Logging at-risk caribou habitat in Kootenay old-growth forest must end

Wednesday, May 25, 2022
Two mountains across an ocean, with clouds in the sky. End of image description.

VANCOUVER / UNCEDED xʷməθkʷəy̓əm, Sḵwx̱wú7mesh AND səlilwətaɬ TERRITORIES — Logging activities by Cooper Creek Cedar are jeopardizing old-growth southern mountain caribou habitat at Argenta Face in the West Kootenays, according to mapping data from Wilderness Committee. On the heels of local arrests, the group is calling for an immediate halt to any logging operations. 

Mapping shows the area slated to be logged, located between the villages of Argenta and Johnsons Landing in the unceded territory of the Ktunaxa, Secwepemc, Sinixt and Sylix Nations, is identified by the BC government as habitat for the at-risk southern mountain caribou who were found to be using the forest as recently as 2019. 

“The Argenta Face is obviously the wrong place to log and we are extremely alarmed that the BC government approved logging plans have gotten this far,” said Wilderness Committee Protected Areas Campaigner Joe Foy. “We’re also deeply concerned about the circumstances of recent arrests.”

The imminent threat of logging operations in the area has already led to 17 arrests, many of which were people simply in the area, not breaking any laws. Public upset with the ill-conceived logging plans continues to grow as company logging equipment was seen moving into the endangered forest under police escort. 

One pitifully small area of the forest has been designated by the province as priority old-growth forest for deferral. However, the logging company plans to cut all around it — further fragmenting and degrading this habitat to the point of being useless to caribou. 

“The provincial government’s experts identified the most threatened old-growth areas in BC and this government must protect the integrity of those forests,” Foy said. “Leaving tiny pockets of old-growth in a sea of clearcuts where sensitive forest once stood is business as usual, not a paradigm shift.”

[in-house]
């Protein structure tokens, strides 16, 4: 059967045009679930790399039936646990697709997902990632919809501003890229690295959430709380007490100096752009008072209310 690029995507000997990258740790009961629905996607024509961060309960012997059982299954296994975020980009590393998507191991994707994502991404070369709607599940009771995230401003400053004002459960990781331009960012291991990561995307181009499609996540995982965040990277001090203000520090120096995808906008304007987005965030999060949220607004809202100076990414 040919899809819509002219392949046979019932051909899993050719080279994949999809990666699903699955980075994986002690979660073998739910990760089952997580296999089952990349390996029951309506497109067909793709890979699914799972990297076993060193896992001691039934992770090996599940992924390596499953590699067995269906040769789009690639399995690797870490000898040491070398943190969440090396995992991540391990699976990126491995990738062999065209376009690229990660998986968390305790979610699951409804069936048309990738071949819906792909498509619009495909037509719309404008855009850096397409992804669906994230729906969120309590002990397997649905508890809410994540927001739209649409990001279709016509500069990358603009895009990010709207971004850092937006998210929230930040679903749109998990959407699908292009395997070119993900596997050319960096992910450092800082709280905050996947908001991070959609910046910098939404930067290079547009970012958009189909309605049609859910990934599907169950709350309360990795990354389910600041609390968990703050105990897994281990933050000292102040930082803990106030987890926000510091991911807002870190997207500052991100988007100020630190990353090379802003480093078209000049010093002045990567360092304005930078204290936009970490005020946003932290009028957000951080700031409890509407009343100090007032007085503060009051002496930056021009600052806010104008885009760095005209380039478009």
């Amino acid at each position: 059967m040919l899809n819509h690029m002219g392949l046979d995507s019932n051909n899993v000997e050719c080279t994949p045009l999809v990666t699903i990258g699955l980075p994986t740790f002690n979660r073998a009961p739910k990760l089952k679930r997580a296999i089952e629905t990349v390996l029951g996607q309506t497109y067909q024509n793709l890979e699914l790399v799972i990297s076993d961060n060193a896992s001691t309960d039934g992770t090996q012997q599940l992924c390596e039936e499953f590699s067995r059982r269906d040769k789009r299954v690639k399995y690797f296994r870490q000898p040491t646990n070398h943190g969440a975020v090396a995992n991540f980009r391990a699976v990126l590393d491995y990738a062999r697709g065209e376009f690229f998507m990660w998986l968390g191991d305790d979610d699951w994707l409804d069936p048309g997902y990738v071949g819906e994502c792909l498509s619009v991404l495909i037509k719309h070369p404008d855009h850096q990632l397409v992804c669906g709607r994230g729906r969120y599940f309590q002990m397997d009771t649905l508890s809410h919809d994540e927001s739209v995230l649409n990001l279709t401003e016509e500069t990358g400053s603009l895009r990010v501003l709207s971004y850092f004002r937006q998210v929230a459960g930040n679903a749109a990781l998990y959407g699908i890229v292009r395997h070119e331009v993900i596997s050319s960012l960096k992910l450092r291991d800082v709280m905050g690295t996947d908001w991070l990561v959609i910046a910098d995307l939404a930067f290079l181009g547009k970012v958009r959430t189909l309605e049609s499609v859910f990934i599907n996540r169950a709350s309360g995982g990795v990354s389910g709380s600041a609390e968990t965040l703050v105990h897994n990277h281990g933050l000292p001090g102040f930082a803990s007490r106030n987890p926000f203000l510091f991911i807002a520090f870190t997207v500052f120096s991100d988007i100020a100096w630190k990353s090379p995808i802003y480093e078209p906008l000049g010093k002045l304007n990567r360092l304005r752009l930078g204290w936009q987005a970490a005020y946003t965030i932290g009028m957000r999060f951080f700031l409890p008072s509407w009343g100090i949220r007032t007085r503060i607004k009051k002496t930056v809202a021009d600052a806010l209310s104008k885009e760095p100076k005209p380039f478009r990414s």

Recent findings by environmental organization Wildsight show that Cooper Creek Cedar is in danger of felling trees during the start of migratory bird nesting season. Migratory birds and their nests are protected under the federal Migratory Birds Convention Act. 

“If this clearcut logging operation were happening on the slopes above Vancouver's North Shore it would have been stopped dead in its tracks due to a tidal wave of public outrage,” said Foy. “So why do the people of Argenta have to put up with this monstrosity of a logging plan looming over their community? Premier Horgan must do the right thing and stop the logging plans now.” 


For more information, please contact:

Joe Foy | Protected Areas Campaigner

604-880-2580, joe@wildernesscommittee.org


More from this campaign
Aerial shot of waterways and forests in the Incomappleux Conservancy
Incomappleux Conservancy (Photo: Province of BC via Flickr).
Wilderness Committee National Campaigner Torrance standing on a giant old-growth stump in the middle of a proposed old-growth area
Wilderness Committee National Campaigner Torrance standing on a giant old-growth stump in the middle of a proposed old-growth area (Photo: Alex Hsuan Tsui, Wilderness Committee).